Twitter’s acquisition of Summize provides a good case-study on how-to, and how-not-to, commercialize new web services. To start at the end, USV’s Brad Burnham summarizes the lesson in 9 words: “Create something simple. Let the market pull you in.”
photo by jphilipson
Much like the lesson, Brad’s summary is a simplistic presentation of a complex idea. Appreciating the lesson requires appreciating where Summize was, where they are, and where they can go.
Where Summize Was.
In their own words Summize was a “novel and scalable opinion mining and search for blogs, user reviews, and other user-generated content on the web.” John Borthwich, a Summize investor, described it correctly as “complicated.”
The service crawled social content, applied sentiment based algorithms, and enabled users to search aggregated product reviews. The technology was solid, the results were rich, and you could, for example, easily see that a specific memory reader had “0.23076923 swell opinions.”
Not only was the service complex, it was geeky.
Geeky was once a requisite when following Christensen’s playbook for attracting early-adopters. However, in this era of the web, where the definition of an “early-adopter” has changed, geeky/complex now impedes early-stage adoption.
Summize, with great technology powering a feature-rich service, could not get traction and was unable to attract additional investment. Rather than continuing to iterate an unsuccessful commercialization strategy the team made a brave but necessary move - they “repointed the technology” and launched Twitter search in March of this year.
Where Summize Is.
I can only imagine the internal debate. The decision to transition from a service that was beautiful for computer scientists, phd’s, and those interested in “0.23076923 swell opinions” to a service that was, on the outside, simplistic, could not have been easy.
In essence Summize down-geeked, stripping away complexity to wrap a powerful technology in a simple service. You couldn’t not understand what it was, what it did, how to use it. Conversational search: “see” what people were saying.
Any debate about the strategy would have been silenced once the results came in. Any guesses when Summize down-geeked?
Only the features that were required to provide core value were surfaced, others were removed; either stripped away completely, automated behind the scenes, or buried within an advanced tab. Even the advanced features that remained within the advanced tab were simplified. The sentiment index was collapsed from a spectrum of five options (requiring a 1,200 word explanation) to a simple, binary choice: positive or negative.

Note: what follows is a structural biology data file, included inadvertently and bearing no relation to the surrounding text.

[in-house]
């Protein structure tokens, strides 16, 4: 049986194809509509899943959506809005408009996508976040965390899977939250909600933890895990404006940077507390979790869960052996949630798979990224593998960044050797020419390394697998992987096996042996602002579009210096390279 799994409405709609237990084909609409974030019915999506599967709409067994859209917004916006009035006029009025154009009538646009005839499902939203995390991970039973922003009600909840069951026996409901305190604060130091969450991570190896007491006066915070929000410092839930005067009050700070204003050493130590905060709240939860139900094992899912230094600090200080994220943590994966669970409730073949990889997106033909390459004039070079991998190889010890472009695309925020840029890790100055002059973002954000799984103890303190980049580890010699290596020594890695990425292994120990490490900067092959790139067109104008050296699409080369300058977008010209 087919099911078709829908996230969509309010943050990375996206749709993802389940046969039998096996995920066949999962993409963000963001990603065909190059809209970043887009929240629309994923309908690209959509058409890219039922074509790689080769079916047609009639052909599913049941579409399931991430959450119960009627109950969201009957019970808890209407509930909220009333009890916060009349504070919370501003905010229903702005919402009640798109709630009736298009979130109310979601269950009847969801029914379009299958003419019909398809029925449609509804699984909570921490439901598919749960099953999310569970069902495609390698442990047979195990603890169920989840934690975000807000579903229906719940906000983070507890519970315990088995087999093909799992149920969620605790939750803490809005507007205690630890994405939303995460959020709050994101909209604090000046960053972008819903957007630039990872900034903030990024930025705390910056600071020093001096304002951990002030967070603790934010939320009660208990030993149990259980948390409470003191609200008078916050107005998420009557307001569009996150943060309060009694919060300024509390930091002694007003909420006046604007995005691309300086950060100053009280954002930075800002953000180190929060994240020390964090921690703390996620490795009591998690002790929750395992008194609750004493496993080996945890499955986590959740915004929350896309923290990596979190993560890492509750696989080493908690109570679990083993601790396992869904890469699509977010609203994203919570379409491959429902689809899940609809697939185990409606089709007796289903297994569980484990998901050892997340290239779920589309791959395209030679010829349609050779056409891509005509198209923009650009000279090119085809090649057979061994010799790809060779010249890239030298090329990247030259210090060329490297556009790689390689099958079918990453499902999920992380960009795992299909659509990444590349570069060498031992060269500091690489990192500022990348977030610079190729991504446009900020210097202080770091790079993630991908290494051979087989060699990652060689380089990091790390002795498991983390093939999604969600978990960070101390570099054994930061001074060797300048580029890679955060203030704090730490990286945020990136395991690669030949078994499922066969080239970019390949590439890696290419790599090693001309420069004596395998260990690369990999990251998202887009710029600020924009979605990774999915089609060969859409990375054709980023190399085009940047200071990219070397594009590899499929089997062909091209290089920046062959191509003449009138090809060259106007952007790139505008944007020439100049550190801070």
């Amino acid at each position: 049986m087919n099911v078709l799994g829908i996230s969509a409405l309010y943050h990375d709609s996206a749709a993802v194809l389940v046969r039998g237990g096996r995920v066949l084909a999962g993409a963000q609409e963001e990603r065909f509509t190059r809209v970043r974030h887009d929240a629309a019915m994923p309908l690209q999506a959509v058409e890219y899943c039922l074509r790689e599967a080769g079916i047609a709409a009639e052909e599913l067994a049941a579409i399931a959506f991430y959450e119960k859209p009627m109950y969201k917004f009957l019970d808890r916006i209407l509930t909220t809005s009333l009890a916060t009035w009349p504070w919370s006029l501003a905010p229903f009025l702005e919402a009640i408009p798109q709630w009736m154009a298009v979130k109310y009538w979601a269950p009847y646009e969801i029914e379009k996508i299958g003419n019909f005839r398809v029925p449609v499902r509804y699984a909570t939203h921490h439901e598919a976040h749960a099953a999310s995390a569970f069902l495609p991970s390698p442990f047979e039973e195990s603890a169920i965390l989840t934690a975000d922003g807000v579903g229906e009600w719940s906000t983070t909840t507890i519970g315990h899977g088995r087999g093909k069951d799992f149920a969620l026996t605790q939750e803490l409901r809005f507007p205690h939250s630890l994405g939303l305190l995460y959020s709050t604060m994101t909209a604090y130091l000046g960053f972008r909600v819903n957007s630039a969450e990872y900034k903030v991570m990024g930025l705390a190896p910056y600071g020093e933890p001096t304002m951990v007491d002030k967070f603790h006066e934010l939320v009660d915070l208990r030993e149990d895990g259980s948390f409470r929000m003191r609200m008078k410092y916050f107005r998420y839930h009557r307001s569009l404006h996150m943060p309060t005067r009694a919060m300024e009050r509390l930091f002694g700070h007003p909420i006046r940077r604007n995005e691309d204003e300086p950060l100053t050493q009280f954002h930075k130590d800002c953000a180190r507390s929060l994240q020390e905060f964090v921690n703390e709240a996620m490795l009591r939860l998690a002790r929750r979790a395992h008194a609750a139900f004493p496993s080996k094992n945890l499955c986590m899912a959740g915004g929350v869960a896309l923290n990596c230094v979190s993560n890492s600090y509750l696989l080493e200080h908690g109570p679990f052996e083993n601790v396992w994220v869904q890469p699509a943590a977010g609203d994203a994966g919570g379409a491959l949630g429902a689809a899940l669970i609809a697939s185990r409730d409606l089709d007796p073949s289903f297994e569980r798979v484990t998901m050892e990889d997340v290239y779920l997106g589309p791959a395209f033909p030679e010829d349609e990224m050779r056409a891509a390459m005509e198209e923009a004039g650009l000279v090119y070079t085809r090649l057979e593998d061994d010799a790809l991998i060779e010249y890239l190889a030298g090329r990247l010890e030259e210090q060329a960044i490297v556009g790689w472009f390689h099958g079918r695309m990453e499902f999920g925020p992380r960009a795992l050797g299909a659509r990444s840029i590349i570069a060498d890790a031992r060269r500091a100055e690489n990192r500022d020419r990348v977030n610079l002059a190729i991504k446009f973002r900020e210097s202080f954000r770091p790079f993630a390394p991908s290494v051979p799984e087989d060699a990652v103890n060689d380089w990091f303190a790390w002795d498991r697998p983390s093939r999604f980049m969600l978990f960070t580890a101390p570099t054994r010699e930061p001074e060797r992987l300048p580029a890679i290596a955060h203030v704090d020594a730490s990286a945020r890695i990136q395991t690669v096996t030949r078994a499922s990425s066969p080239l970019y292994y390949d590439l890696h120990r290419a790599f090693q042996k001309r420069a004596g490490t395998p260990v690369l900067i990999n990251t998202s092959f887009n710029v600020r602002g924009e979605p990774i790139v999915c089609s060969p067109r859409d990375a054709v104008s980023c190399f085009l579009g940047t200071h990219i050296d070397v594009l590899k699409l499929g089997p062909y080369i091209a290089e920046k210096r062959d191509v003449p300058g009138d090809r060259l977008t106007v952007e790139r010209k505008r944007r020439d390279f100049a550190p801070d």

As the service grew, and individuals became familiar with it, Summize gradually introduced new features to the mix, adding local search and translation features after people were comfortable with the basic offering.
The Summize team, and their various advisers, executed a beautiful plan, bravely repositioning their technology in what could have been perceived as a more juvenile package. AdaptiveBlue has been friendly with the Summize team for a while and we’re thrilled for their success and are eager to watch the positive impact that they’ll have on Twitter.
Where Summize Can Go.
As users become increasingly familiar with the new Twitter search the team will be able to introduce an increasing amount of features and functionality to the mix. In an ironic twist they may ultimately end up back where they started - with a complete search and sentiment service.
Not only that but the technology may prove to be a killer feature for Twitter and also their path towards a business model by bring an advertising model to the now-web of tracking people “ideas, concepts, names, thoughts, etc.” For more on this see an excellent post on konterkariert.
Lessons to be Learned.
There are important lessons to be learned from the story of Summize. It’s a rich case-study on commercializing web services in the post-Christensen world of technology adoption.
- Be a minimalist: trade off perceived completeness in the offering for increased interaction. Reducing the friction in the interaction options increases usage. Hierarchies of choice add clutter to the UI and increases the cognitive load. Collapse offerings to a single call-to-interact. (think: Hypem’s hearting)
- Be a magician: minimize choice and simplify functionality by automating elements behind the scenes. Users will appreciate the trade-off in control for simplicity and automation. (think: Feedly)
- Be a guide dog: start with just the core offering and slowly walk your growing user-base towards a more complete offering. If the feature isn’t necessary for delivery of the core value, remove it. It only introduces additional complexity at launch and can be introduced later. (think: FriendFeed)
- Be a mirror: differentiation should not come from the presentation of a feature if it already exists in a well-defined and understood way. Catalyze the time it takes to understand what the feature is and how to use it by mimicking the presentation of the existing feature. (think this vs this)
“Create something simple. Let the market pull you in.”